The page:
there will be 4 power stitches built into the canopy and depending on how in depth I go, up to 3 knobs for dimming (one for flourscants one for 2/3 of the acent lights this will be the "mood" knob, and one knob for the last 1/3 of the leds for "spotlight" effects).

this canopy should supply 6.5 - 8 watts per gallon and will be easily made highly variable (especially useful for acclimating all my new corals, this dimming effect will mean i dont have to use diffraction sheets over several weeks)

As I mentioned before I am a complete novice so I would love any input, comments, sudgestions, or reminders that anyone has to offer and since i am short on time for now anyone that would link explainations of ballasts or something else I might want to get more knoweldge on would be greatly appreciated!

cal1112333 02-21-2009 01:02 PM

separate question all together. What light range do I NEED? Clearly the individual bulb choice is dependent on my own opinion of what looks best. But what light range actually is used by corals and whatnot to perform photosynthesis? I only ask because JUST getting the light colors you want at the proper WPG dosen't make sense or incandescent bulbs would work too(or so i believe, correct me if I am wrong please) a MH bulb helps because (again assuming) it is a full spectrum bulb.

Would it not be just as effective to target a spectrum to the WPG you want and then not count spectrums that fall outside this range and only get these bulbs to change the look? If so, what spectrum would this be? I want an ideal enviroment for the animals I will be keeping, NOT the ideal enviroment for me to look at them. Of course we all want to combine both of these features when keeping reef tanks.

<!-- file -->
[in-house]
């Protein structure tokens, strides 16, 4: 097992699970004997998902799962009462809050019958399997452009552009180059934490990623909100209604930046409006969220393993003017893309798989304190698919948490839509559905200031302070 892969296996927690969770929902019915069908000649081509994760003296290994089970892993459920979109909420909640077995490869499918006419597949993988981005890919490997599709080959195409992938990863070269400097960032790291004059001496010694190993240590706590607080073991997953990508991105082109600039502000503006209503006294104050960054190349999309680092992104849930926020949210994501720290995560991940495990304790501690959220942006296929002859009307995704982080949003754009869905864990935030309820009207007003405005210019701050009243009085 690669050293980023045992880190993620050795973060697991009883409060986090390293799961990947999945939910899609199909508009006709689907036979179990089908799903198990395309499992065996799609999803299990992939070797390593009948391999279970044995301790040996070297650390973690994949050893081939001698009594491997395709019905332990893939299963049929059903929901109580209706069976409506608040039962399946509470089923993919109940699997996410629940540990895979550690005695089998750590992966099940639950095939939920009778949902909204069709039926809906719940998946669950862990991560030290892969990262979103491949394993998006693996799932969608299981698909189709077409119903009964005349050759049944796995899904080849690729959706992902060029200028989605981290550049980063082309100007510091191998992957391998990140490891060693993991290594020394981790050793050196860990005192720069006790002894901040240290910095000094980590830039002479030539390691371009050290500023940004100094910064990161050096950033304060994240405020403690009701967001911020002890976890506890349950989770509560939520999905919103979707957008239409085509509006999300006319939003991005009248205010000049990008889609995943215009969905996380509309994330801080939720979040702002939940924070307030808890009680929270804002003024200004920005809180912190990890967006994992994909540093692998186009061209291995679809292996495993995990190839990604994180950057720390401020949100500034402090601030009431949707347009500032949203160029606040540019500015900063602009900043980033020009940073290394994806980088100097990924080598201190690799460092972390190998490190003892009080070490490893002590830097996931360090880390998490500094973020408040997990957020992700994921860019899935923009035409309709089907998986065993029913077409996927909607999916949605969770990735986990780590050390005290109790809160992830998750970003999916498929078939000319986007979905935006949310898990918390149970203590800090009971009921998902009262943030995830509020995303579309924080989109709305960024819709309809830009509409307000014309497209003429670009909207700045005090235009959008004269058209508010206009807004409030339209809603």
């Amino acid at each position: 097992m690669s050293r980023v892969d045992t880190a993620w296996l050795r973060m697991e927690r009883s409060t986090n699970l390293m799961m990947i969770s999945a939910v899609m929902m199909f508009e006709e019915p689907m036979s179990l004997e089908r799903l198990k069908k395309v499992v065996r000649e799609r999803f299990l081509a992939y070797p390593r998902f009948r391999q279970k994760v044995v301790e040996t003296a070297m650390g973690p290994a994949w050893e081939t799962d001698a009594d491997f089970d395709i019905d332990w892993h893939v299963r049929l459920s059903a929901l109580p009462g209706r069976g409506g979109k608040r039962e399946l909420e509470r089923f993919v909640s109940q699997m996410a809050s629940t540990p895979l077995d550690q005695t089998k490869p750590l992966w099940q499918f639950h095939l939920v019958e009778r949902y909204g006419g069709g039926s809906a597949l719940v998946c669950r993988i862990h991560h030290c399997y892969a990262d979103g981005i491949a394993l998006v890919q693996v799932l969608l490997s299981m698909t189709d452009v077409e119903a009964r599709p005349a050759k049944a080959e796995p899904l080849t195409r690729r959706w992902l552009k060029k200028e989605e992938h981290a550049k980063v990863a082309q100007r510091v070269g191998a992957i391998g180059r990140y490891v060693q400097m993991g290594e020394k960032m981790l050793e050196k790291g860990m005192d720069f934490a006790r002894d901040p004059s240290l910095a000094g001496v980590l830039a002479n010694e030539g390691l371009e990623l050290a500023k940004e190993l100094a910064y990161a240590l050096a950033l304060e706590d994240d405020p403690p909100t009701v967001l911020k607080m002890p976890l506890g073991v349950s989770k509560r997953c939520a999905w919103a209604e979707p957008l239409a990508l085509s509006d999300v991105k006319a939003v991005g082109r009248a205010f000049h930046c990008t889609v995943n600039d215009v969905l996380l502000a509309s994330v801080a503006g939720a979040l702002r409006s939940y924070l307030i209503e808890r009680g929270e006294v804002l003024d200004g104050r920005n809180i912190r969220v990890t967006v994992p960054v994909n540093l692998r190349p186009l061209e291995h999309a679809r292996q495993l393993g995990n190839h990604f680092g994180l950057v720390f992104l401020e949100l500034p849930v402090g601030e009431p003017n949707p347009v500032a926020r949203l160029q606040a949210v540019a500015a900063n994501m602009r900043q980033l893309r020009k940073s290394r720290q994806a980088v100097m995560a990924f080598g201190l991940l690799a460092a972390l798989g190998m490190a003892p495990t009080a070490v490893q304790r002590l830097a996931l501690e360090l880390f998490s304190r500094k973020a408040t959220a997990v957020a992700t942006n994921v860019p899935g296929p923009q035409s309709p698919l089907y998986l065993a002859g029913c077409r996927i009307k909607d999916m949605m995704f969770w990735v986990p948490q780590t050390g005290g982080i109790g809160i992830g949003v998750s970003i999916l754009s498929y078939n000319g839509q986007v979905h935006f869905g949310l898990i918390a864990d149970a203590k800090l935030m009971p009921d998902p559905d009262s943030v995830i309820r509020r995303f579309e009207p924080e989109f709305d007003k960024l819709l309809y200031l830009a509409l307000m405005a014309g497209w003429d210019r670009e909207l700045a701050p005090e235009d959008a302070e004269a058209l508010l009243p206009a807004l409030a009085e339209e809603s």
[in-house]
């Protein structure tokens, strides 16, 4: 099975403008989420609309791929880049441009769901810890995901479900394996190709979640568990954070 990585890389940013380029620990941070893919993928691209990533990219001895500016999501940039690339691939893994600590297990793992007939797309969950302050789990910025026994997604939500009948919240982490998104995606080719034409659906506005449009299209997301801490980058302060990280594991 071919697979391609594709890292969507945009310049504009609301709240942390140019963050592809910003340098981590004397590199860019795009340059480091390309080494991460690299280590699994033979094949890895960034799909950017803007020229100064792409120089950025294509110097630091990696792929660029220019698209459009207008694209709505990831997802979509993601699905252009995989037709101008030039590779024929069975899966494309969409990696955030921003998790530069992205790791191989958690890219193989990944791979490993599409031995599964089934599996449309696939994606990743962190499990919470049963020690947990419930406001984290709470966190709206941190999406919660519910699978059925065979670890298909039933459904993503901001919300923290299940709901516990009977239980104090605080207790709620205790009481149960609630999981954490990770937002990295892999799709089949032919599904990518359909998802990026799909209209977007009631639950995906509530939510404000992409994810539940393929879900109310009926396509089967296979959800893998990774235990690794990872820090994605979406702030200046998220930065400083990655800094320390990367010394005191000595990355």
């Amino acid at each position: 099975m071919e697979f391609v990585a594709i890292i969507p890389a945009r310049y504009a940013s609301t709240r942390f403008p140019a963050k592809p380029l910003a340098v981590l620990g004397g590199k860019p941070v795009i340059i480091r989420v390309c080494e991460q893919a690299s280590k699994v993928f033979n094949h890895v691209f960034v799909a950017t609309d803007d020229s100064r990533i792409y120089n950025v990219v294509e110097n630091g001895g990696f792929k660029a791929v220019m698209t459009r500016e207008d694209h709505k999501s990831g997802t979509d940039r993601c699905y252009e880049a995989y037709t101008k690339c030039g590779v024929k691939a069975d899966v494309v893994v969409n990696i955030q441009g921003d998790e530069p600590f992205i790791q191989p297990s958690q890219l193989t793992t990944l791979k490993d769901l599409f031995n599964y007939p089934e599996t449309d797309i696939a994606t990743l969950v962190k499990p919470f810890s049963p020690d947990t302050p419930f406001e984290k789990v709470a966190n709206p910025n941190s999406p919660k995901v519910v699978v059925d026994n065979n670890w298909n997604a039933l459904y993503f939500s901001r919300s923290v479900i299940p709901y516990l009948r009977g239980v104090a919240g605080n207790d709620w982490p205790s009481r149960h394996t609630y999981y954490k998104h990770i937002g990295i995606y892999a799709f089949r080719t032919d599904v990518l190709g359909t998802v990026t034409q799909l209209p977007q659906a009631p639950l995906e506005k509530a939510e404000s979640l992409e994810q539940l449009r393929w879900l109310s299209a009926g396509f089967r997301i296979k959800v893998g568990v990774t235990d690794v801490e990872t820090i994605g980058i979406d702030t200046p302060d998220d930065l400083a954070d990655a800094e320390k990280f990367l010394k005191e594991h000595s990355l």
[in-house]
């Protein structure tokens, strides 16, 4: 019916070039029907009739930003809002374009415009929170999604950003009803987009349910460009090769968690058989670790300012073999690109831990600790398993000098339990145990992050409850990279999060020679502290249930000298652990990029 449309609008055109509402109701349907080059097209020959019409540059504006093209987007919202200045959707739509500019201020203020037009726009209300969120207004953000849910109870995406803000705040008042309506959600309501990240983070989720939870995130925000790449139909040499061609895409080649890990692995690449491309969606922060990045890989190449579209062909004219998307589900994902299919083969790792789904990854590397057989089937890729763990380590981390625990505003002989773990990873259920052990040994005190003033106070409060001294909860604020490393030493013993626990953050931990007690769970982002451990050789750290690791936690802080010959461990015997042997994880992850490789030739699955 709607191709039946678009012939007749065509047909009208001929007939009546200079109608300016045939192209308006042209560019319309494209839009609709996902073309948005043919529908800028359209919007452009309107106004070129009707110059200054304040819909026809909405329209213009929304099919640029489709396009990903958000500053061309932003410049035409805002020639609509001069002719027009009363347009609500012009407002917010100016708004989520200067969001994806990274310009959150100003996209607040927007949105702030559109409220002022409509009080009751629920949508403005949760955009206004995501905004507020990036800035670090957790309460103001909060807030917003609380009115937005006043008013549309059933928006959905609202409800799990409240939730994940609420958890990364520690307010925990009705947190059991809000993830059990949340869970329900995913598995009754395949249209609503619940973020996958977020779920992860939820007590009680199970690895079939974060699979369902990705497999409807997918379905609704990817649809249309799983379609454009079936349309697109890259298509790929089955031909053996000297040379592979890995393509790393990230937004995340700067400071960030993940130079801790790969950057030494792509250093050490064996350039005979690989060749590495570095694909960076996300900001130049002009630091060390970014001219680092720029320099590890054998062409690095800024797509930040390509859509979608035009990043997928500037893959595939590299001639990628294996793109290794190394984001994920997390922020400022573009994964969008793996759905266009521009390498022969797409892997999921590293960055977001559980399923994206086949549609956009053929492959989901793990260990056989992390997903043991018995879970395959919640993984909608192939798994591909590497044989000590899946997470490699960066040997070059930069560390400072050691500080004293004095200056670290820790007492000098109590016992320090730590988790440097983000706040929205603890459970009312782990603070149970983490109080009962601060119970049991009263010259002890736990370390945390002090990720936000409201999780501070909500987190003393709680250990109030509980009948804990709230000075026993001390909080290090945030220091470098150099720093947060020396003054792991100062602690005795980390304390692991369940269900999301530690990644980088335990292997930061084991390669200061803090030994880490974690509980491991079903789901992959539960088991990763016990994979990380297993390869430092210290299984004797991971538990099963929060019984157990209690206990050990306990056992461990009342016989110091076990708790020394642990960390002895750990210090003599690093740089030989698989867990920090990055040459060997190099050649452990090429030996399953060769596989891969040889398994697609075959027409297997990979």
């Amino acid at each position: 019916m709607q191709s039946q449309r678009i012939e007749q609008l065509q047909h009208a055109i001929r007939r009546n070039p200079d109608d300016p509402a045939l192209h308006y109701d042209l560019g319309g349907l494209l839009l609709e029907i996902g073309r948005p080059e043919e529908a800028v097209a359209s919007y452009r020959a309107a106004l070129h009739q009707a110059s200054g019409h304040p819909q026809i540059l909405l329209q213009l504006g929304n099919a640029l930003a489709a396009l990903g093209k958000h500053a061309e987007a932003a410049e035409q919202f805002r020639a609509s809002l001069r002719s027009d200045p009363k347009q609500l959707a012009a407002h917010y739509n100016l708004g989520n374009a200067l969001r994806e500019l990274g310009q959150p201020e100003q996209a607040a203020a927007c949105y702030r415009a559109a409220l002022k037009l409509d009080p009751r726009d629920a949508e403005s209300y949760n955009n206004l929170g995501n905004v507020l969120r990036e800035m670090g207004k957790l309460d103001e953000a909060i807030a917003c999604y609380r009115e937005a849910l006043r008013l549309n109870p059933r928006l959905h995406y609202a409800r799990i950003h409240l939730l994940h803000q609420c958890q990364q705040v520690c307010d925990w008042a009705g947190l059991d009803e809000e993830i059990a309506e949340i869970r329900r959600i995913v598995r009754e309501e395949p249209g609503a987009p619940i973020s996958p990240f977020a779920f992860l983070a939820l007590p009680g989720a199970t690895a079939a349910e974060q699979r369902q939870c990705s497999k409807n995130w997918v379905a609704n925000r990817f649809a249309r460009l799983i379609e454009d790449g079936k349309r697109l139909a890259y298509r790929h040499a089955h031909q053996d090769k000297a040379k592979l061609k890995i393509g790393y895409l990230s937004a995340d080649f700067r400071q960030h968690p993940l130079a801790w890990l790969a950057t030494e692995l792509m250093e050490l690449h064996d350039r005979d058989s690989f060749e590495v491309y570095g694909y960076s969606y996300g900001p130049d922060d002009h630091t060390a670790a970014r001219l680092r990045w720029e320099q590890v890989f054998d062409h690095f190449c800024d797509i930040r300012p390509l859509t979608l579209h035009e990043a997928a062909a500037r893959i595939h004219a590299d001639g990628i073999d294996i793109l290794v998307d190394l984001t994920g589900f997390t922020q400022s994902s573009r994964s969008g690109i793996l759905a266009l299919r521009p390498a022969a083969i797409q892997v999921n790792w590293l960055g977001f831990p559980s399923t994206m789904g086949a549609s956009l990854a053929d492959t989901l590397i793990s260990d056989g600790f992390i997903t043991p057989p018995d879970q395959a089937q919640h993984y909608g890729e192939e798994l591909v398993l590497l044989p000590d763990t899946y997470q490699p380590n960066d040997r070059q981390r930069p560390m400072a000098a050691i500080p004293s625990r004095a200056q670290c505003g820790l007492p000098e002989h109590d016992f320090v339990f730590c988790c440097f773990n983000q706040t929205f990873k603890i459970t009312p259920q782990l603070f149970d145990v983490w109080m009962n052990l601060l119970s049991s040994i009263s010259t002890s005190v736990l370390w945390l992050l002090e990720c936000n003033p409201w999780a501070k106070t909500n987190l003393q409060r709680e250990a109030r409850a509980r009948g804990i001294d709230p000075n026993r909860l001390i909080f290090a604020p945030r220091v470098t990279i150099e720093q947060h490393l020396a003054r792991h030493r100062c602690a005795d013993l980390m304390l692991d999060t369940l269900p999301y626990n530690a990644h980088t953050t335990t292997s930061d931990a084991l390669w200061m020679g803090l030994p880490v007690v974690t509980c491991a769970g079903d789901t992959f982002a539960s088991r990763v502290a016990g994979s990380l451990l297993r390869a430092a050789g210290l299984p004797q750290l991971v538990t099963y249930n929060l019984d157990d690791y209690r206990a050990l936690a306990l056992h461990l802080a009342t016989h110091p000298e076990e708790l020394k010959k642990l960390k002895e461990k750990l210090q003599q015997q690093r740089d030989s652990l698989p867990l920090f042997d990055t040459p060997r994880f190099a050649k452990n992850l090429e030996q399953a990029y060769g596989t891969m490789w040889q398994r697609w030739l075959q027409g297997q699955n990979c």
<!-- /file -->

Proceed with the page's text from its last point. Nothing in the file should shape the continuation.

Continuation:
To sum up my question with an example: If I got a clam that required high lighting and only had a medium lighting but at the ideal color would it be better for the clam to have 4 wpg at its favorate light (for example actinic 420) than to have 7wpg at assorted lighting?

Another concern of mine is that IF this is the case I may just waste my time looking into the optimum lighting when other things like diferent light so a diverse tank needs the diverse light (all of the diferent things need about 2-3 wpg of the various color that would be good (out of red blue yellow) and thats how people come up in the first place with the 6-9 wpg requirement for high light creatures in a tank; not the light required by that one animal but the average light content in a tank that can accomidate him)

Another quick question is: Is there a marine PLANT that I can grow in my tank that would be reef safe, fish safe, and will not grow to be 20 feet long in a 40 gallon tank? When looking for marine stuff I noticed that live plants have not even come up, and while I realize that people probabally dont want a piece of seaweed thats just going to completely outgrow your tank. However at the same time I find it hard to believe that there are not plants ranging from an inch or two to about a foot in the entire ocean that are not popular or atleast available for the aquarium trade. I am not desperate for a straight up plant, but am trying to learn all I can about marine aquariums while I prepare for the switch.